Separating Work & Life

This is something we know, we hear about, we’re reminded about, but we rarely do. After all, contrary to stereotype, we’re the hard working millennial who don’t know how to quit.

One of the many parts of preventing chronic burn out is to properly separate work and life, with no exceptions. For me personally, I found the most impactful method to separating the two was by untethering my devices from each other and silencing almost all notifications.

I’m not going to go into the obvious here, but reading work emails during dinner, takes you away from life around you. Getting a text message notification from a friend while you’re in the middle of writing an email to your manager takes you away from work. Each app on your respective device is prying for your attention with notifications of messages, new posts, upgrades, releases, etc. It’s distracting and disruptive, it weighs on you mentally to respond sooner than later or take action.

After reading the article linked to above, I realized yes, I must have something like chronic burn out. I needed to start behaviors to correct the course I’ve been on for a decade now. The biggest impact for me was having two devices, for two different purposes: one for work, one for life. With little to no conflicting overlap. This physically forces me to ‘quit’ when I don’t know how to myself.

To separate like this, I needed to think of “work” as more than my 9-5, I need to think of work as my “career” since in our generation, building our personal “brand” and a social presence (like this blog post, or contributing to open source) is part of the expectations in our careers. I’ve also bundled in household “admin” tasks like bills and research (for things like purchasing appliances) into “work”. It’s admin work and it’s actually ‘work’, to do it effectively you need concentration and alone time (things life doesn’t usually offer).

Separating devices was a bit of a hurtle to undo as over the last 5 or so years, Apple has designed their ecosystem to be seamless between devices. Everything on all devices. This was a selling feature and I ate this up with a spoon and loved it! SMS Text messages on my macbook? Sold! Check out the homepage of any modern app, their first selling feature is it works both on smart watches and desktop. This was and is such a mistake, and only now am I realizing how problematic and damaging this meshing of work and life is.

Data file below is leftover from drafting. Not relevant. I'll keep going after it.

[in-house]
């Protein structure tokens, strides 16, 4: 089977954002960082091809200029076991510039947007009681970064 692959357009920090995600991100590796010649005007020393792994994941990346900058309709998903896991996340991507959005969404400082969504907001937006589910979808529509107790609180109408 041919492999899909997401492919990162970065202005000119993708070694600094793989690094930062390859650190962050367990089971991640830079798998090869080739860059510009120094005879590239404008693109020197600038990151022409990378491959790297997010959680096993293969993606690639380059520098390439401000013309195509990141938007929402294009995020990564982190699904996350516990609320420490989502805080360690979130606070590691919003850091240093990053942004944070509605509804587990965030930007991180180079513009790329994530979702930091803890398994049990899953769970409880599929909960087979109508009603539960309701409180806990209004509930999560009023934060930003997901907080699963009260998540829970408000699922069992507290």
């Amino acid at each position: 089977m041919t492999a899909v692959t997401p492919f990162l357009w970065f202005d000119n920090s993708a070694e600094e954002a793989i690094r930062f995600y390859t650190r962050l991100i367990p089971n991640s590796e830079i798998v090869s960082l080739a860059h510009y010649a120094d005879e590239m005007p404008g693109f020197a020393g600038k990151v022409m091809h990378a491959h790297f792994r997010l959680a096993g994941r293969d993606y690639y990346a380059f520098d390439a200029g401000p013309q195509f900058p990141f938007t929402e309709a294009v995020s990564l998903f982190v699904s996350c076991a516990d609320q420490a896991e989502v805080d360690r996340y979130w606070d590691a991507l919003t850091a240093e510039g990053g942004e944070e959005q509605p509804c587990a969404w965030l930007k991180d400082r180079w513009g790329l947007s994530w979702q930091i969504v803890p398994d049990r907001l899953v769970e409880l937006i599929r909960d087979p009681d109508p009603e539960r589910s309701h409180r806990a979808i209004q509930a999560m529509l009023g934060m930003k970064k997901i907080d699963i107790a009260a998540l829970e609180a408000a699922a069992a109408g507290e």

To stop this, I first made a clear list of what goes where:

Laptop (career)

  • Things (todos)
  • Bear (notes)
  • Slack
  • Email
  • Documents
  • Firefox
  • Other work Apps

Phone (life)

  • Reminders (hubbydo, grocery lists)
  • (life notes)
  • Messages / Texts
  • Photos
  • Safari
  • Email
  • Slack

Each device gets it’s a seperate app for the same thing. I used to belive in having “everything in one place”, but having two Todo list apps, one for each device, has been a game changer.

I then visited each devices iCloud settings I disabled almost all of the device sync settings (Contacts being the one exception).

I took this steps further by disabling all notifications for both devices, turning each apps notifications to “none”. I then did a second pass, turning on things that were truly actionable or urgent: Calendar events (for important calendars only), Phone Calls from family members, Slack messages on desktop. That’s it. No pings for new emails, no pings for updates, releases, new features, new posts, no text messages during work. Everything besides direct real-time requests that require immediate action, is silent and asynchronous. I check my emails when I want to, not when my devices tells me to.

This is contrary to what these devices offer us, but this is how life was only like a decade ago, and honestly, it’s so much better. This makes these rules in my life so much more manageable:

  • When I’m working, I’m working.
  • When I’m “offline”, I’m living my life.
  • The only notification I receive are related to what I’m currently doing, and are actually critically important, and actually require immediate action.

Since implementing this, my phone is now terribly boring, I rarely pick it up – but now I’m not thinking about work first thing in the morning during breakfast like I used to. I’m not brushing my teeth at night mentally preparing my next-steps for an email I just received. This change makes me feel so much more energized and refreshment for my work day, and allows me to be more present and enjoy small things in life a little more.

This isn’t a miracle ‘fix all’ post that suggests if you do this all problems disappear – this is just something that worked for me and has me feeling healthier, balanced, and more productive at work.

My Journey as a VIP Intern